Telmo Rodriguez Gaba do Xil 2005

Telmo Rodriguez Gaba do Xil 2005Valdeorras is a couple of hours inland from Rias Baixas and it where the Godello grapes for this wine are grown.  Its not a particularly well known region outside of Spain, and Godello isn't exactly a mainstream grape either, but I can see a real future for it from the handful of wines I've seen so far.  Generally they're well textured, great aromatics and flavour profile with just the right level of acidity to drink with food. I'm not sure if the stars and planets had aligned or maybe I was just in the mood for a good, but this was a cracking wine on the night.

Very pale in colour with aromas of roasted pineapple, peach, melon, honey and small white flowers.  Beautiful texture in the mouth, oily and silky with plenty of acid. It feels and tastes like it should be sweet, but its quite savory. Pineapple, apricot, peach and melons, even a bit of watermelon, in the mouth.  Quite a long finish, the texture keeps me coming back for more.  91 Pts.

Source: The Spanish Acquisition Price: $22 Closure: Conventional Cork

10 thoughts on “Telmo Rodriguez Gaba do Xil 2005

  1. Mi nombre es Magin Borrajo, oriundo de Valdeorras. Tengo un hermano en el Barco Valdeorras. Vivo en California en el Area de San Francisco. Vi anunciado su vino en el Internet y yo conozco bien los vinos de Godella y Mencia, tal vez habria modos y maneras de importar estos vinos aqui en California. Soy sicologo de profesion, ahora jubilado, con mu buenas conexiones y relaciones publuicas. Pienso ir en Marzo a Galicia y tal vez podemos hablar de negocios. Tal vez un problema ahora es que el dolar ha bajado de valor con el Euro. No se si Ustedes estan interasados. Esperando su respuesta. Feliz Navidad y Prospepro Ano. Magin Borrajo, Ph.D.

  2. quick translation is:

    his name is Magin Barrajo and he comes from Valdeorras, his brother is still living there but he lives in the Bay Area in san fran. He saw this wine on the internet and wants to import it to the US. He was a professor (of sociology I think), but now retired, and he has good connections. He wants to meet up Galicia in March to talk about wine…Merry Christmas and a good new year….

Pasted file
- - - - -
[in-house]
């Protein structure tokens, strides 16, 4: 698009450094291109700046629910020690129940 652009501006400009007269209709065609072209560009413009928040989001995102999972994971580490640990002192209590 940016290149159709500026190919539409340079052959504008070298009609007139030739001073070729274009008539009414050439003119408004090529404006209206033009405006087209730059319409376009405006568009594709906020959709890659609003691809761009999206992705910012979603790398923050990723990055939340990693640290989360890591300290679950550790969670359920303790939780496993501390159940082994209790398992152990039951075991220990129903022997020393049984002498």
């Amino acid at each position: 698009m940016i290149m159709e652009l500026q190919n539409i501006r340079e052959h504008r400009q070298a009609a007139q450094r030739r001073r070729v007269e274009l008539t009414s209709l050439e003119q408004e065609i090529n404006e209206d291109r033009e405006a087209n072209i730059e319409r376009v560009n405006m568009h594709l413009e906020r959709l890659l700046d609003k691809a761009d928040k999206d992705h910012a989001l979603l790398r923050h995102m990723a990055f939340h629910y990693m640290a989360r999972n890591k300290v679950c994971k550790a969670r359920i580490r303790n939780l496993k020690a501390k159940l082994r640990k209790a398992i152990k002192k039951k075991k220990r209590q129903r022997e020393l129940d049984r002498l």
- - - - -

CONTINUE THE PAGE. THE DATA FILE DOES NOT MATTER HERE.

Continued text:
3. Hmmm….

    He’s a psychologist (psicologo). He wants to talk business with you in March – seems he believes you produce the wine in Spain and can export it to him through his bro? (hence mentioning the unfavourable exchange rate?)

    Might be genuine but I’d be suspicious.

  4. Ahh yes, a psychologist. That will teach me to try and translate after xmas lunch! Its a good thing I don’t have any wine to sell.

    I actually sent him an email, had a bit of a chat and gave him the contact details for TR in Spain. Not spam at all I think.

  5. I call Telmo every year to talk about his harvest (and to hear how it is going for others)… he is probably one of the few non-mainstreamy type people I speak to, as normally it’s the Torres family, Angel at Retuerta, Carmelo Angulo at Lagunilla, etc… anyway Telmo is the coolest, which is saying alot, since all the other guys are pretty cool as well.

    In fact, are Spanish winemakers the coolest wineproducers in the world?

    At any rate, Telmo is a great guy and I’m glad his wine performed well in your tasting…

  6. Hi Jacob,

    I haven’t had the chance to talk to Telmo as yet, but I’m told he will be out in Australia later in the year, so I should get a chance then. Alvaro Palacios is great to chat to, a great character and a bit laddish at times.

    A lot of Spanish winemakers are very passionate, but they also have great personality and have that Spanish lust for life. I reckon they’re the coolest…

Comments are closed.